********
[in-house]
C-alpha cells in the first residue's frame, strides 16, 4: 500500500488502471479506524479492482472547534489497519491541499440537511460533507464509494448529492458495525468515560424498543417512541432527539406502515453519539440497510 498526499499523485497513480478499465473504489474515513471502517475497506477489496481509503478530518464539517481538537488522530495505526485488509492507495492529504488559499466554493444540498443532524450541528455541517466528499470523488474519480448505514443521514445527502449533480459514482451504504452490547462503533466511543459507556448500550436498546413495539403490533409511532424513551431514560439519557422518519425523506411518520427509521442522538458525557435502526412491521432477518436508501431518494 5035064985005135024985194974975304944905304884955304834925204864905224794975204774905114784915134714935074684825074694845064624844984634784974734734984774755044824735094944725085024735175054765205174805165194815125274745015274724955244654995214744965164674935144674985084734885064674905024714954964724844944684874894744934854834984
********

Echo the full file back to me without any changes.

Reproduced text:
[in-house]
C-alpha cells in the first residue's frame, strides 16, 4: 500500500488502471479506524479492482472547534489497519491541499440537511460533507464509494448529492458495525468515560424498543417512541432527539406502515453519539440497510 498526499499523485497513480478499465473504489474515513471502517475497506477489496481509503478530518464539517481538537488522530495505526485488509492507495492529504488559499466554493444540498443532524450541528455541517466528499470523488474519480448505514443521514445527502449533480459514482451504504452490547462503533466511543459507556448500550436498546413495539403490533409511532424513551431514560439519557422518519425523506411518520427509521442522538458525557435502526412491521432477518436508501431518494 5035064985005135024985194974975304944905304884955304834925204864905224794975204774905114784915134714935074684825074694845064624844984634784974734734984774755044824735094944725085024735175054765205174805165194815125274745015274724955244654995214744965164674935144674985084734885064674905024714954964724844944684874894744934854834984